Tombe also points out that, as more oil sands projects reach payout, our royalty revenues per barrel of oil have increased. The impact of using these revenues to pay for expanded spending has been increased fiscal volatility, and it will continue to get worse. “We previously needed oil prices of US$70 per barrel to balance the books. Now, I estimate we need $75 ... If you thought the roller-coaster Alberta was on before was scary, just wait.”
In this context, reducing fiscal volatility means adequate and predictable funding for public services with adequate and predictable revenues. Given that both parties have promised not to run deficits, and have both made significant spending promises, the revenue part of the equation becomes increasingly important. Without it, there can be no stability in spending.
So here’s a quick look at how the party platforms fare in terms of increasing stability and reducing volatility.
The UCP released their platform costing on May 18, providing the revenue and cost implications of their various promises. Their biggest commitment by far is the promised $330 million for the Calgary arena deal, broken up over three years. Other big commitments include $285 million over four years in the category of “helping overcome addictions,” $36 million over four years for women’s and children’s health, and $41 million over four years for their “Safe Streets” promises. The platform costing also includes $426 million over four years for “platform items still to be announced.” Combined, the UCP platform adds $1.094 billion in new spending over four years, with $285 million of that coming in the first year, and $332 million in year two.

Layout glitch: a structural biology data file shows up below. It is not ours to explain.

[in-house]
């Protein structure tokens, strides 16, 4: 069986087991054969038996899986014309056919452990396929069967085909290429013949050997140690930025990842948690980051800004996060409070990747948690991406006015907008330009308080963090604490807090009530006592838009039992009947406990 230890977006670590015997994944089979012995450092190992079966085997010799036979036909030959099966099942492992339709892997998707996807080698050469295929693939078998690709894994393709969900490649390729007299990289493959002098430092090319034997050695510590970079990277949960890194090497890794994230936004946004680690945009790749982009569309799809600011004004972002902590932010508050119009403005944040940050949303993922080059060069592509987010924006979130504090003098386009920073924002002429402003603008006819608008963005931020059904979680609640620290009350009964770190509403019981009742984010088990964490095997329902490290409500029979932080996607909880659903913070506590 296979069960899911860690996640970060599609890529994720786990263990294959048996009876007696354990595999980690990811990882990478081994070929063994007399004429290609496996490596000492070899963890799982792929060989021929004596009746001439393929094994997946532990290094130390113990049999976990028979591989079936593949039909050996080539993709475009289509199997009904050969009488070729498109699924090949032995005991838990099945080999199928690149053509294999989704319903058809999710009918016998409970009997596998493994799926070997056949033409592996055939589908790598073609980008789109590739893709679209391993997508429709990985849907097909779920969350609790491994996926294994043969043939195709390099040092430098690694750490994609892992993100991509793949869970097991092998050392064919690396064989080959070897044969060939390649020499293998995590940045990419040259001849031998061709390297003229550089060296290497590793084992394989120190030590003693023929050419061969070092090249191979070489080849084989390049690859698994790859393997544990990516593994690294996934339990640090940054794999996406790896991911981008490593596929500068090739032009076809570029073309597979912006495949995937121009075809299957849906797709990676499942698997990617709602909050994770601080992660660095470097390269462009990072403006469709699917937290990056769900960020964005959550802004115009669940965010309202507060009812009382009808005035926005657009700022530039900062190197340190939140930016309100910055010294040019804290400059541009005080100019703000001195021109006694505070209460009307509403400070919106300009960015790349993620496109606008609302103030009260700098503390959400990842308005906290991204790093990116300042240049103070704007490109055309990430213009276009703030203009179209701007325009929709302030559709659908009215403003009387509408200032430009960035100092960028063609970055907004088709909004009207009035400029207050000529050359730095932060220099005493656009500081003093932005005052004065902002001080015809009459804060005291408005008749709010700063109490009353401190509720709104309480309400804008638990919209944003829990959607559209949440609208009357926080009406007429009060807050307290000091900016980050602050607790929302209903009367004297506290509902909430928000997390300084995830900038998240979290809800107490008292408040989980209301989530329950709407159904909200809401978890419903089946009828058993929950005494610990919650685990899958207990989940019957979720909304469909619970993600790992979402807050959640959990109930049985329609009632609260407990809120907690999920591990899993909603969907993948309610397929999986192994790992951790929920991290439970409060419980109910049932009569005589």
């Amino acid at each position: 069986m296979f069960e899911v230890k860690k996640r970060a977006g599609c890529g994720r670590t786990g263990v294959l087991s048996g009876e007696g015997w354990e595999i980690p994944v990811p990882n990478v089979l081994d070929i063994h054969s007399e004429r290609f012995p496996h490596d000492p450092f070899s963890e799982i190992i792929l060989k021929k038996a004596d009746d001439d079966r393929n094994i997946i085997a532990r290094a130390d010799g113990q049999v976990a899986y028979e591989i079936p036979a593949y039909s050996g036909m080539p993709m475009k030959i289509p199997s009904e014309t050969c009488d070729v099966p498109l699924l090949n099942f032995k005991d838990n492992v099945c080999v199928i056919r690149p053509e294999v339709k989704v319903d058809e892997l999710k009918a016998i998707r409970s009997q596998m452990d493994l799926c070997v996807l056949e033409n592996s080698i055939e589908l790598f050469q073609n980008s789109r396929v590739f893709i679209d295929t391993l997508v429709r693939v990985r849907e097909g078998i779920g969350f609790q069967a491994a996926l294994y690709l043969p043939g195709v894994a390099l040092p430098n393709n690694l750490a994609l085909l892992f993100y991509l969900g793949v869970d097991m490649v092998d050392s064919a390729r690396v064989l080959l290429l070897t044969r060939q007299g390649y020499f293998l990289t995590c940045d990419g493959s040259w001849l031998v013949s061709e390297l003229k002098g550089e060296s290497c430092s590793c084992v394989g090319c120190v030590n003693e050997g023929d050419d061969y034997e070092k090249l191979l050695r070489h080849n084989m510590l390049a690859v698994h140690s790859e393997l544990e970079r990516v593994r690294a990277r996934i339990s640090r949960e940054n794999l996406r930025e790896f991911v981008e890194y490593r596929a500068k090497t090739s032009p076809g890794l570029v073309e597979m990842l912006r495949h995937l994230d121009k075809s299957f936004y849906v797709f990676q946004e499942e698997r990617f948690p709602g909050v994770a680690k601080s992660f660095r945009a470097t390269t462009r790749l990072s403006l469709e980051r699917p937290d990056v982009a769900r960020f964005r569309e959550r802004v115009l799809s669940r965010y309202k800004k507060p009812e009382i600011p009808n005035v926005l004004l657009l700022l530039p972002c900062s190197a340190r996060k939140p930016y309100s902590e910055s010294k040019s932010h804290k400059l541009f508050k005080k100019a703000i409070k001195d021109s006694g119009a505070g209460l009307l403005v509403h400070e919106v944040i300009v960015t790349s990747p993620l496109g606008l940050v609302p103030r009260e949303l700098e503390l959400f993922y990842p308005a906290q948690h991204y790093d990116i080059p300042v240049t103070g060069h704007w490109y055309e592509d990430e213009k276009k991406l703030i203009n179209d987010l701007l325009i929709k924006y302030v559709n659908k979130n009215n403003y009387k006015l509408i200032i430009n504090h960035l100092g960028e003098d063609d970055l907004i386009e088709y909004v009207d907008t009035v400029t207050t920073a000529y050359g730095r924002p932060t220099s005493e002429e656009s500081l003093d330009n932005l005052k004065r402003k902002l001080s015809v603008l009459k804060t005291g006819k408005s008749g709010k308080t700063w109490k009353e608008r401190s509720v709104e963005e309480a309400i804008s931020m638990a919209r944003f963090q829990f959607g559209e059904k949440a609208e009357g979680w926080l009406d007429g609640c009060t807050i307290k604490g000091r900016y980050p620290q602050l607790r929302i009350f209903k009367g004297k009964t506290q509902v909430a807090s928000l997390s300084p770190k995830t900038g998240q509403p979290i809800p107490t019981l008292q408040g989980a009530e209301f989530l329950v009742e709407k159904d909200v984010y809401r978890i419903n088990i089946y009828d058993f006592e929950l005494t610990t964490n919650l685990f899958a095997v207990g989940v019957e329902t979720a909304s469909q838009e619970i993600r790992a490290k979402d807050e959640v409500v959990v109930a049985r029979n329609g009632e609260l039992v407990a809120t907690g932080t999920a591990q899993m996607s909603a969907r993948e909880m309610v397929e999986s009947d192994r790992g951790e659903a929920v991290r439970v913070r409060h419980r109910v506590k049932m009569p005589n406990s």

The UCP’s platform will also add $215 million over four years to the province’s capital plan, primarily for addiction beds and the building of five new mental wellness facilities.